Star Wars Resistance – The Core Problem Review

“The Core Problem” may be the moment just before Star Wars Resistance transitions from a prequel to The Force Awakens to a parallel story that will rush right past The Last Jedi on the sequel trilogy era timeline. This is a good thing. When it does happen, it will add a spice of uncertainty and more original storytelling by treading into undiscovered country. Even as the The Force Awakens haunts Resistance’s storylines, particularly every time our dashing Dameron pops up, it comes not so much from a source of been there, loved it, but the opportunity to revisit something from a new angle and perspective. But now on to Jakku, if you’re Poe, and if not, on to “The Core Problem.”

Every episode when Poe Dameron and Kaz Xiono team up is an entertaining one. They usually highlight two things: Kaz is a pretty good pilot but, when in the shadow of Poe Dameron, reverts back to something more akin to a drunken Bothan trying to remain a superlative spy. It’s slightly disappointing to see Kaz suffer from this recursive state of comic relief. Especially after recent episodes, the former New Republic ace seemed to have made real ground in competency. It is what it is, and the two leave the Colossus to explore new data discovered by Kaz out in the unknown regions. What they discover is a starless system with ruined planets. The short version of this discovery is that they appear to have stumbled across prototypes or experimental work in developing Starkiller Base. This is the audience’s privileged information, however, and the duo is left with the ominous hollowing out of dead planets in a lightless system while being hounded by the sudden appearance of First Order TIE Fighters.

“The Core Problem” then concludes with the departure of Poe and BB-8 for Jakku to meet with Lor San Tekka (the latter information being omitted to the audience and Kaz). For Kaz, the round orange and white astromech is traded for CB-23, and the heroes of the Resistance blink away on a fateful mission that will end with the Rey leaving for Ach-to, a rebellious stormtrooper joining the ranks of the Resistance, and Poe Dameron a day away from being demoted by an irritated General Organa. (As an aside, pick up Marvel’s Poe Dameron #26 to witness Leia give Dameron the order to go to Jakku.)

There aren’t a lot of problems with “The Core Problem” in terms of enjoyment. Oscar Isaac plays a charismatic straight man to Christopher Sean’s equally charismatic joker. It’s a winning combination, in part because Sean brings an unbridled enthusiasm for his Kaz that evens the playing field, even if the two characters aren’t quite evenly matched when it comes to fighting for the Resistance. The story is straightforward: our characters start from Point A, proceed to Point B, make a discovery, then separate to return to their respective bases of operation. Perhaps the only eyebrow-raising moment comes at the very end of the episode when Kaz returns, sparking suspicious accusations from Tam.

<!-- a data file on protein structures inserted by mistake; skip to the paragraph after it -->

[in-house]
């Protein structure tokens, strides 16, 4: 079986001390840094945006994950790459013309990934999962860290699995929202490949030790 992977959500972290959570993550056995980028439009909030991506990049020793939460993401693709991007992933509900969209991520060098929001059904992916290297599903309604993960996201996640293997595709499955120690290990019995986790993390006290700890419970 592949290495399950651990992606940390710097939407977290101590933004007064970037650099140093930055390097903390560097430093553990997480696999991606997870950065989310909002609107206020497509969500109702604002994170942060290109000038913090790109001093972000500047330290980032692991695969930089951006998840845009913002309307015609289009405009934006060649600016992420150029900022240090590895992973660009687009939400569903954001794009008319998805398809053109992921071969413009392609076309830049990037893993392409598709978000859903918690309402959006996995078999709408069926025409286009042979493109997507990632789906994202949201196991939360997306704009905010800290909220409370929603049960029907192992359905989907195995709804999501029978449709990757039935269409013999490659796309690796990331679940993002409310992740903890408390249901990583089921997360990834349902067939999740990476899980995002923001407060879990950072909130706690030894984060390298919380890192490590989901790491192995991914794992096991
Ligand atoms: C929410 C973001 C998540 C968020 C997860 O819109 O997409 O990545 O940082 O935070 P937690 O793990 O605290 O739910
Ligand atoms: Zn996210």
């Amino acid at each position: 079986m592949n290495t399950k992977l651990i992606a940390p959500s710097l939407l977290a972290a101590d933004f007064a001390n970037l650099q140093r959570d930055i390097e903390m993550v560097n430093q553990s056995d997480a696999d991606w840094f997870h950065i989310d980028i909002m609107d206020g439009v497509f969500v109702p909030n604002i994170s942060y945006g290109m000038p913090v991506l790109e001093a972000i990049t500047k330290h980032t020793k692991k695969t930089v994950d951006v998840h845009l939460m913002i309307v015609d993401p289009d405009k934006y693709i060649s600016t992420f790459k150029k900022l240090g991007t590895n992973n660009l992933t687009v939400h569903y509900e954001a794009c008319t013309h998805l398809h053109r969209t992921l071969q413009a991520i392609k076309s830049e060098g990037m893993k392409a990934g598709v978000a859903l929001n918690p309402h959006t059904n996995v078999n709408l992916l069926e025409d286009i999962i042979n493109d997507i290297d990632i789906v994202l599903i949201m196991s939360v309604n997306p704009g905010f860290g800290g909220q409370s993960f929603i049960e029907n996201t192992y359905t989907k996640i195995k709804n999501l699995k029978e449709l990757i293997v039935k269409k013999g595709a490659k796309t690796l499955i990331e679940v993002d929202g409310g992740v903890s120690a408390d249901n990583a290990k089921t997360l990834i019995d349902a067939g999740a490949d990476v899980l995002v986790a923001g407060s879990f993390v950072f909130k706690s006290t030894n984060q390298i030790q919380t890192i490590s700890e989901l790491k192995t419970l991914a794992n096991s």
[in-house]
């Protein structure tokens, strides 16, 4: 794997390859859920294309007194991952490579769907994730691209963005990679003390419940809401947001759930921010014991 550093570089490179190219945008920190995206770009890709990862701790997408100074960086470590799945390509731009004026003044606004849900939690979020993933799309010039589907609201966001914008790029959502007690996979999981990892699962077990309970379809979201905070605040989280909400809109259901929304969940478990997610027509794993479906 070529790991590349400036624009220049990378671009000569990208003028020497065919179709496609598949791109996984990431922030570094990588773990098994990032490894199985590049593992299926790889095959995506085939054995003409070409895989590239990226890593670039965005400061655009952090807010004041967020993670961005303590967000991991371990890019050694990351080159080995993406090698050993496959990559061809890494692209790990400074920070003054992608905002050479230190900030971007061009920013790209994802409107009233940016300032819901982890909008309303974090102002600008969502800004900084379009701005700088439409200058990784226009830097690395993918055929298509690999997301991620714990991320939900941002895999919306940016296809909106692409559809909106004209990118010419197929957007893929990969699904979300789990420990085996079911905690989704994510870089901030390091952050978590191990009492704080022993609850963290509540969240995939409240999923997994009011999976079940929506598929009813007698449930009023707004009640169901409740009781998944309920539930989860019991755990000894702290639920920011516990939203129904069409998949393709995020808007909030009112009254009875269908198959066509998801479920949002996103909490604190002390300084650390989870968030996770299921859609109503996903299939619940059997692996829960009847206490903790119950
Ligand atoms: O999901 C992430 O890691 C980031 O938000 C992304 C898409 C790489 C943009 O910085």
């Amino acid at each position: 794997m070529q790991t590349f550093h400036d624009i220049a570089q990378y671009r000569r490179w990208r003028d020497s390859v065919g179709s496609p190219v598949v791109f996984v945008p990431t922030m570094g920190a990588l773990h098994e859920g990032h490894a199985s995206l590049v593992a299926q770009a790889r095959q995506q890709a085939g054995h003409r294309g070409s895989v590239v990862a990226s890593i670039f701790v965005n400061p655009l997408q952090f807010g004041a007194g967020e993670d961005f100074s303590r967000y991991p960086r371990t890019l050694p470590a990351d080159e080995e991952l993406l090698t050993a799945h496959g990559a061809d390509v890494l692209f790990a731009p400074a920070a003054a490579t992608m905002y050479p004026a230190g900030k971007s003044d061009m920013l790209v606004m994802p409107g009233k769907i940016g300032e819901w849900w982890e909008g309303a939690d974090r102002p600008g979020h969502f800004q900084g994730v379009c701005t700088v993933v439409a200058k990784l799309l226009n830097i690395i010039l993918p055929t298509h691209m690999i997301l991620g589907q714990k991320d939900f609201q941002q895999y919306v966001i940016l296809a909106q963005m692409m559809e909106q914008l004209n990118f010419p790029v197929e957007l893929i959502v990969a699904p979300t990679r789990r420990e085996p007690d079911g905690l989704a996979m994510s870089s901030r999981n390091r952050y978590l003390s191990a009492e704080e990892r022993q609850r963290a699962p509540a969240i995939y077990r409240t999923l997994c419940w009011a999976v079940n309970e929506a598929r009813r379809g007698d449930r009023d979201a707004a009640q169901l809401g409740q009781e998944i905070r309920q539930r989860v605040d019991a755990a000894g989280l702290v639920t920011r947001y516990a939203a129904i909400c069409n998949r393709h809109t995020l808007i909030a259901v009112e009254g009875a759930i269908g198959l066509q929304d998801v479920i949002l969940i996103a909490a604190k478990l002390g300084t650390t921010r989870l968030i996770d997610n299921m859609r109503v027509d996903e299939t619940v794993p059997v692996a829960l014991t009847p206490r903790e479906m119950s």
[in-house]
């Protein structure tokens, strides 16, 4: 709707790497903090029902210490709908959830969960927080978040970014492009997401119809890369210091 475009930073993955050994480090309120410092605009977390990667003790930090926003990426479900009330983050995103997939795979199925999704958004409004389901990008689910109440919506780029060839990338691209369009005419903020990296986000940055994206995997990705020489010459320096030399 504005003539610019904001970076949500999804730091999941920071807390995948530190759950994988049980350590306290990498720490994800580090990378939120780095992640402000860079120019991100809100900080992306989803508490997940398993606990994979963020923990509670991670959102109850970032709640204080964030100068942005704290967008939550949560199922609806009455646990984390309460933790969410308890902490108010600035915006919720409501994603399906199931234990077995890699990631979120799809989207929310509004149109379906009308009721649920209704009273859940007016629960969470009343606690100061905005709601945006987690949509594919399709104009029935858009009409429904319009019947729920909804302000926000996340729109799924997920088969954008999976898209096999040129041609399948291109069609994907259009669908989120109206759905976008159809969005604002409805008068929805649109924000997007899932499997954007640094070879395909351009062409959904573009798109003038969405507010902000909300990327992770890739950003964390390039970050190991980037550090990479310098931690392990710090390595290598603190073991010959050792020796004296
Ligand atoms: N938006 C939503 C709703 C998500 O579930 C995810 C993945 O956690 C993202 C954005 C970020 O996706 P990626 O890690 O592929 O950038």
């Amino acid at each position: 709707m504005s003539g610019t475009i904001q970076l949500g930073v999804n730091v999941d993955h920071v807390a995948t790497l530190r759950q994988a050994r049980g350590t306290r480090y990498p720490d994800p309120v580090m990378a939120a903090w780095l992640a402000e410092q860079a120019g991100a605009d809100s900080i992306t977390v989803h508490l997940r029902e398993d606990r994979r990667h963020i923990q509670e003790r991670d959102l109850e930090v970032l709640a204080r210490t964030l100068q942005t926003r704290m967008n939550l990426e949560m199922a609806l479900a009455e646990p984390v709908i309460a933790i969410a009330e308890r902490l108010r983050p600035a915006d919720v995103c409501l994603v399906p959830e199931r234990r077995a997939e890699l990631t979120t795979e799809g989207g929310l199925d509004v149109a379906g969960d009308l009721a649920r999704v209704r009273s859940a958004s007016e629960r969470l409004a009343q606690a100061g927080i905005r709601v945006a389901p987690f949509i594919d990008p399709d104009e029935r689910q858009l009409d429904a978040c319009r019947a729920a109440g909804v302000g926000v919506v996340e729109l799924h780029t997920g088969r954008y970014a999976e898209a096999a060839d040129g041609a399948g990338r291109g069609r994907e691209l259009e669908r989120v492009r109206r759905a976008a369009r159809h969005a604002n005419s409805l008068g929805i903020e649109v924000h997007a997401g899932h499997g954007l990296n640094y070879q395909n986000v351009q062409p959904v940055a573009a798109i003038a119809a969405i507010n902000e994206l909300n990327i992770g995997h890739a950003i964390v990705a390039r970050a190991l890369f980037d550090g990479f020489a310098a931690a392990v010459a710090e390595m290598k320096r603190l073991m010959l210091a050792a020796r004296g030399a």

Since the last two episodes, a lot of discussion has been generated over the expected reveal of a First Order spy on the Colossus. Based on Tam’s generally neutral to positive remarks concerning the First Order and/or the Galactic Empire, a lot of fans are circling the former ship racer and top mechanic in Yeager’s garage as the likely candidate. A good spy, presuming that Kaz is not the baseline for platform-based espionage, would never show a hand favoring their employer. Tam being the spy would be sloppy writing because she’s shown herself pretty competent in most everything she does; it would also be far too coincidental that two spies would end up in the same garage that employs three mechanics. (Maybe it would mean that Neeku is a spy for Kanjiklub – he tells everything to Kanjiklub!) But an earnest evaluation of what the writers have been doing with Tam does indicate that she may end up betraying Kaz, and possibly even Yeager. Why? The last few episodes have made an effort to throw in reasons for Tam to quietly grow frustrated with her treatment compared to Kaz, built on a foundation of being left out in the dark. Appreciatively, Tam is written as not a dumb person: she’s observant and aware that something wonky is going on around her. Given everything so far, it’s quite possible that Tam will say or do something that results in Kaz being put in a bad spot.

The animated highlight of “The Core Problem” goes to the soft warm glow of light emitting from Poe’s X-wing while parked on the ruined planet.  The heart strings highlight belongs to the tooka doll picked up by Kaz and brought home. As we zero in on the conclusion of season one, expect the stakes to quickly grow as the galaxy prepares to be upended through catastrophe and war once again.

 

For more on Star Wars Resistance and “The Core Problem,” check out StarWars.com!

 

Ross Brown

Ross Brown spent much of his childhood in the “Dark Times,” before new Star Wars films existed beyond myth and rumor, subsiding on way too many hours of Star Wars novels, games, and repeated viewings of the original trilogy on VHS. In the enlightened era of The Force Awakens, little has changed, but to avoid frightening friends, family, and random strangers with his passion for Star Wars, Ross writes about the franchise at Brown’s Review at BrownsReview.com. You can also follow him on Twitter: @Wolfesghost.
Ross Brown

Ross Brown

Ross Brown spent much of his childhood in the “Dark Times,” before new Star Wars films existed beyond myth and rumor, subsiding on way too many hours of Star Wars novels, games, and repeated viewings of the original trilogy on VHS. In the enlightened era of The Force Awakens, little has changed, but to avoid frightening friends, family, and random strangers with his passion for Star Wars, Ross writes about the franchise at Brown’s Review at BrownsReview.com. You can also follow him on Twitter: @Wolfesghost.